For all that it does (and I get into that momentarily), six hundred bucks is a good deal for the EA-1. But a sophisticated black-box (and, for the most part, it is a black box) isn’t all you get for your money. Technically, the EA-1 is actually sold as a bundle because it comes with a Control4 SR-260 handheld remote control.
The SR-260 isn’t one of those el-cheapo credit-card style remotes or even a full-size handheld with a basic, non-intuitive button layout. It’s the real deal when it comes to universal AV remote controls, with an OLED screen, backlit buttons, a light sensor (for automatically adjusting brightness), a motion sensor (that wakes up the remote when picked up), and an optional recharging cradle.
The SR-260 is missing something, though: an infrared (IR) emitter. It communicates with the EA-1 using ZigBee, and the EA-1 takes care of issuing the correct signals to control your equipment—which could be via IR (blasters), IP (over Ethernet or Wi-Fi for Apple TV, Roku, or other network connected devices), ZigBee (usually for locks and sensors), or even old-school RS-232. Using the wireless ZigBee protocol for communication between the SR-260 and the EA-1 offers a couple of other benefits. First of all, you don’t have to worry about which way the SR-260 is pointed to operate your AV gear. Second, unlike IR signals, ZigBee can travel through walls (with limitations). That means you can control your gear from another room, if you want to.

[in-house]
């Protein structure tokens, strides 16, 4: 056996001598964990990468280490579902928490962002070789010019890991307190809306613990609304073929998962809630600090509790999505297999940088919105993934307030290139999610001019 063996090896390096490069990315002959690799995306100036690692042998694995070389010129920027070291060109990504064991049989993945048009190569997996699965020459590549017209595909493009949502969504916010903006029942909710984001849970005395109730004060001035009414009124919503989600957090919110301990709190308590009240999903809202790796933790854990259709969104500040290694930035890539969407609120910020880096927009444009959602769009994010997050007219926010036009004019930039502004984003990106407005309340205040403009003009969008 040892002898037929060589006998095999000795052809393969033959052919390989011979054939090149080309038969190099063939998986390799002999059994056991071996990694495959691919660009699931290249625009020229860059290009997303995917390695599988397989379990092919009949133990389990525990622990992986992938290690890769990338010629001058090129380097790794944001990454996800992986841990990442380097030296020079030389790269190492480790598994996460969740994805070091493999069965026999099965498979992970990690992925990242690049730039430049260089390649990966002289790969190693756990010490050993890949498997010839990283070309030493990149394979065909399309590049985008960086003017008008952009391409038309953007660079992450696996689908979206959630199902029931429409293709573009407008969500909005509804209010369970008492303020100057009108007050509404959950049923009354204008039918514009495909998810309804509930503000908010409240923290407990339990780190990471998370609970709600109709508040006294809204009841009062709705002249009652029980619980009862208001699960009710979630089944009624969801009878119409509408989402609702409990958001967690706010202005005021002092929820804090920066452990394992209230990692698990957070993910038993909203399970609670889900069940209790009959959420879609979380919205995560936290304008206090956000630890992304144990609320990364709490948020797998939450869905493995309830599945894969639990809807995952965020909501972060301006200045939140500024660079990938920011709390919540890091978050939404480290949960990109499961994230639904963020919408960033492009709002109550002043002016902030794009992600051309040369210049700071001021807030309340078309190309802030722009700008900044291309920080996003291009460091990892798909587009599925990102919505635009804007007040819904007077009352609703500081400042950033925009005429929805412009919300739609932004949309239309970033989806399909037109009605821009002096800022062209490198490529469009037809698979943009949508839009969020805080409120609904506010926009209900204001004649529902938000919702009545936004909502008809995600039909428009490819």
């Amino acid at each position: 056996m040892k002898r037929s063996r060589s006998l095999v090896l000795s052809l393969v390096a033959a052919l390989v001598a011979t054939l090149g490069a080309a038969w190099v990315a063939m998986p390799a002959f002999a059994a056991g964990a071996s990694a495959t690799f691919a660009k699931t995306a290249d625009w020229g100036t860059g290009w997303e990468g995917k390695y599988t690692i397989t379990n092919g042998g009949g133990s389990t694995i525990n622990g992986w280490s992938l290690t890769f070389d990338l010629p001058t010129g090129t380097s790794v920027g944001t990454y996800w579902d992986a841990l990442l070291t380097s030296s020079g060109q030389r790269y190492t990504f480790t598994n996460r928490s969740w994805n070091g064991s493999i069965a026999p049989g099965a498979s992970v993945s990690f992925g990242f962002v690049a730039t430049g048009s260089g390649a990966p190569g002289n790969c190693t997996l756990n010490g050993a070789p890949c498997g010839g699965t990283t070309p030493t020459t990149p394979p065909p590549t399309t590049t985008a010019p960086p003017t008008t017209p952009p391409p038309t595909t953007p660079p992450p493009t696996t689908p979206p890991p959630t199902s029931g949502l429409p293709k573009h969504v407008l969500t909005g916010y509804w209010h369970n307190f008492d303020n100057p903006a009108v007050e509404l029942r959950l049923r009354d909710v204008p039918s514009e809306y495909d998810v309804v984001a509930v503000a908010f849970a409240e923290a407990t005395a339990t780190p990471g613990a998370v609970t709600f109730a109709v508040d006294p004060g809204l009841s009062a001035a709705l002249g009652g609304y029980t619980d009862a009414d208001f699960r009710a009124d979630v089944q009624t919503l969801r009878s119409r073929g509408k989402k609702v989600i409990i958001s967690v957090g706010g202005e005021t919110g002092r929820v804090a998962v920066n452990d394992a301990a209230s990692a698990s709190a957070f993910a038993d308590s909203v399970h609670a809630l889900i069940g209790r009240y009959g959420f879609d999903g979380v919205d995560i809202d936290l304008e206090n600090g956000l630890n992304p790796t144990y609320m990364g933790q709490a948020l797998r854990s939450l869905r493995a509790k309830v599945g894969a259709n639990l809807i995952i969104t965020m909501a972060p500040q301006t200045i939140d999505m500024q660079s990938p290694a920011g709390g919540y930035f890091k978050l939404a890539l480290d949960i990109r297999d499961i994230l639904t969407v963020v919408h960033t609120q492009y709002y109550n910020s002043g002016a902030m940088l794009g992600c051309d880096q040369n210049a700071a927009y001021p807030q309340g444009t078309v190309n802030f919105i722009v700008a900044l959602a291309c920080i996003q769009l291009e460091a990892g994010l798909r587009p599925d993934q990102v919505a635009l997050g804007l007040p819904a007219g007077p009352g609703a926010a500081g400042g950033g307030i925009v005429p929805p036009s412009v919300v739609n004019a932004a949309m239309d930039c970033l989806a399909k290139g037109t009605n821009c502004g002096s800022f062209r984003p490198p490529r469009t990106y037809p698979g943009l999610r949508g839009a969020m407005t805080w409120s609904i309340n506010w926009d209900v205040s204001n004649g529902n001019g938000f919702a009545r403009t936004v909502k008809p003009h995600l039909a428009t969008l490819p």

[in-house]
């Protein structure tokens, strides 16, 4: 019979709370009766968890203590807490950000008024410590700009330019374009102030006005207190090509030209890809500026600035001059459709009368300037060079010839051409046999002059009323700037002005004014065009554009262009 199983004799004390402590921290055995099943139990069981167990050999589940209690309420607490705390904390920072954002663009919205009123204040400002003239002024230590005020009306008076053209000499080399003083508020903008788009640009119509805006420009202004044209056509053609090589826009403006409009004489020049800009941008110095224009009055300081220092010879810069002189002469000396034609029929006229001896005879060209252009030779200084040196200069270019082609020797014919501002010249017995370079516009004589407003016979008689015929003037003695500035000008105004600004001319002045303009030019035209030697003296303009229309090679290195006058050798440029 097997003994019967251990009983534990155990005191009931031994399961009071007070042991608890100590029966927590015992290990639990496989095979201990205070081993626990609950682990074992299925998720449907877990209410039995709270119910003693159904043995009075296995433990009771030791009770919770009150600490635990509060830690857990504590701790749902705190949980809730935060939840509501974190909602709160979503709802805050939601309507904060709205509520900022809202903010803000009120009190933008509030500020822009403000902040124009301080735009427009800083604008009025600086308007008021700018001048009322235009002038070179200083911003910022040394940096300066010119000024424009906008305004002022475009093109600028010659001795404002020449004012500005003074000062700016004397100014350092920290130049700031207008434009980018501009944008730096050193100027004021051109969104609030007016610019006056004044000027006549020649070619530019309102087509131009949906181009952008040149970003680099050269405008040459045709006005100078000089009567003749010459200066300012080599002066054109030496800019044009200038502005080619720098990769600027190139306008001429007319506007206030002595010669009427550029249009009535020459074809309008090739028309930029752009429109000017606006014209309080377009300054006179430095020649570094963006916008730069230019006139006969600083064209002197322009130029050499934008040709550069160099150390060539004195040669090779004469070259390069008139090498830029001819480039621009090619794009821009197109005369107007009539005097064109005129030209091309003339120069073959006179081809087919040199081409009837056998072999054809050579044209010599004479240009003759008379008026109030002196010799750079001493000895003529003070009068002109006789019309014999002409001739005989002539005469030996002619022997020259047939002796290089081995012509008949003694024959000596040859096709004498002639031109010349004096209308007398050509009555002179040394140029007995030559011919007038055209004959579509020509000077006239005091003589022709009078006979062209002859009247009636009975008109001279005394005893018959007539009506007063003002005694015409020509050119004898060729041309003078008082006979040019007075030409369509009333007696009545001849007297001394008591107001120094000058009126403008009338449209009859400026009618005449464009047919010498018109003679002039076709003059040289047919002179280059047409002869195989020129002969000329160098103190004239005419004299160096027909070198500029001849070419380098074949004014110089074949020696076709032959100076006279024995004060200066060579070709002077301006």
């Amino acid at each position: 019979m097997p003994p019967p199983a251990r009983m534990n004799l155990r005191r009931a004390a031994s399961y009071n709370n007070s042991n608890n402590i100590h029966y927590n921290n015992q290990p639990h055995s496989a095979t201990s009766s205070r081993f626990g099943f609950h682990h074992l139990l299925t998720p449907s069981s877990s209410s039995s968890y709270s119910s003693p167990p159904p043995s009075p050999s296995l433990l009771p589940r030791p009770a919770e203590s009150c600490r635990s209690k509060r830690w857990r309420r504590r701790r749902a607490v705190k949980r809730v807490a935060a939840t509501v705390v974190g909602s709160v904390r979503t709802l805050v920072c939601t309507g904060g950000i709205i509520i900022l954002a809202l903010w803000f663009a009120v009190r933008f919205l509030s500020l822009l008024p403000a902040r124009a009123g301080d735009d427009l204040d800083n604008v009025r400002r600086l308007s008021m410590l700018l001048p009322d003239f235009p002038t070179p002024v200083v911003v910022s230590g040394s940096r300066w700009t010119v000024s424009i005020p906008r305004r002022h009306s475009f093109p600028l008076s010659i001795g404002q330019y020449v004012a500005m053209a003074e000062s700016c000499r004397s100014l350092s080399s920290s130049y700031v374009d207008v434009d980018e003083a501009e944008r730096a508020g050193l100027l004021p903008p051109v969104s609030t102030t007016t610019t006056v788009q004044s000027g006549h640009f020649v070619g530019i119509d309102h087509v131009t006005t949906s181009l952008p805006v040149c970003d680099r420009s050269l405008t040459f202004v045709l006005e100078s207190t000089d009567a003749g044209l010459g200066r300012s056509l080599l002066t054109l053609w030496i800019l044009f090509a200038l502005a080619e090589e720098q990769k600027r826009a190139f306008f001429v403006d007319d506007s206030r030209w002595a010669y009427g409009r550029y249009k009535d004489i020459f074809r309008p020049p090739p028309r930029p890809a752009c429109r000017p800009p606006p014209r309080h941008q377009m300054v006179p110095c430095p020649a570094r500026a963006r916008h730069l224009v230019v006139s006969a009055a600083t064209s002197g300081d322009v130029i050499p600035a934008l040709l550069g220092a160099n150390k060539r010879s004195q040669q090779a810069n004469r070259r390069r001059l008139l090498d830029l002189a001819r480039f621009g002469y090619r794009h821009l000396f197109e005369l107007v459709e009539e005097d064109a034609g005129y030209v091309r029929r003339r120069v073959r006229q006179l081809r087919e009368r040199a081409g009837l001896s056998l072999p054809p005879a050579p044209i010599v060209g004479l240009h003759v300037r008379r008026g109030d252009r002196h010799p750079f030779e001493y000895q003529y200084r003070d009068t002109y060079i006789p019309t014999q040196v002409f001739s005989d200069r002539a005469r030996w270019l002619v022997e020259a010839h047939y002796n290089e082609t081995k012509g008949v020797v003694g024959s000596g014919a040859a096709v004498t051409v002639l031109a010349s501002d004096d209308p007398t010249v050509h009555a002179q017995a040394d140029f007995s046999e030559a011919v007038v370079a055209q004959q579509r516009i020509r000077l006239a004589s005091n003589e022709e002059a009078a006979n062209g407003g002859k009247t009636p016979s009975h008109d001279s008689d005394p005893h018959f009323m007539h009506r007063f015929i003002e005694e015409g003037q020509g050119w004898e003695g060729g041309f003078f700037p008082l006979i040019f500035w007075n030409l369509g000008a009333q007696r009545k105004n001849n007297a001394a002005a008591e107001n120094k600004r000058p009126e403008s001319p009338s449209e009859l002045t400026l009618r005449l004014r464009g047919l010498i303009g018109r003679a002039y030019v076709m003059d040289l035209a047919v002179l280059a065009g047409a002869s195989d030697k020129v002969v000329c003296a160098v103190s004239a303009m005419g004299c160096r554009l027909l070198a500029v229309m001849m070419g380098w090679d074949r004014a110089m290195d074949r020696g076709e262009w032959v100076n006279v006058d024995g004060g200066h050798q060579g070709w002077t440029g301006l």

You may not be big on the idea of controlling your home theater system from, say, the kitchen. Nor am I, although it can sometimes be fun to adjust the volume or change channels to freak out your kids when they’re watching TV with friends. So, what’s the big deal about using the SR-260 in another room?
Well, that’s the other reason to covet the EA-1 bundle. So far, the combo seems like a rather expensive universal AV remote control. But there’s more to it—much, much more, in fact—because the EA-1 is a first-rate automation controller, too. (It’s also a high-resolution audio streamer/player with, from what I was able to glean from the brief demo I sat through, exceptional analog audio performance.)
When used with compatible smart devices (and there are a freighter load of them), the EA-1 can dim the lights in your living/theater room, close the curtains, lock the front and back doors of your house, adjust the thermostat, plus a number of other things, like providing access to video from security or baby-room cameras.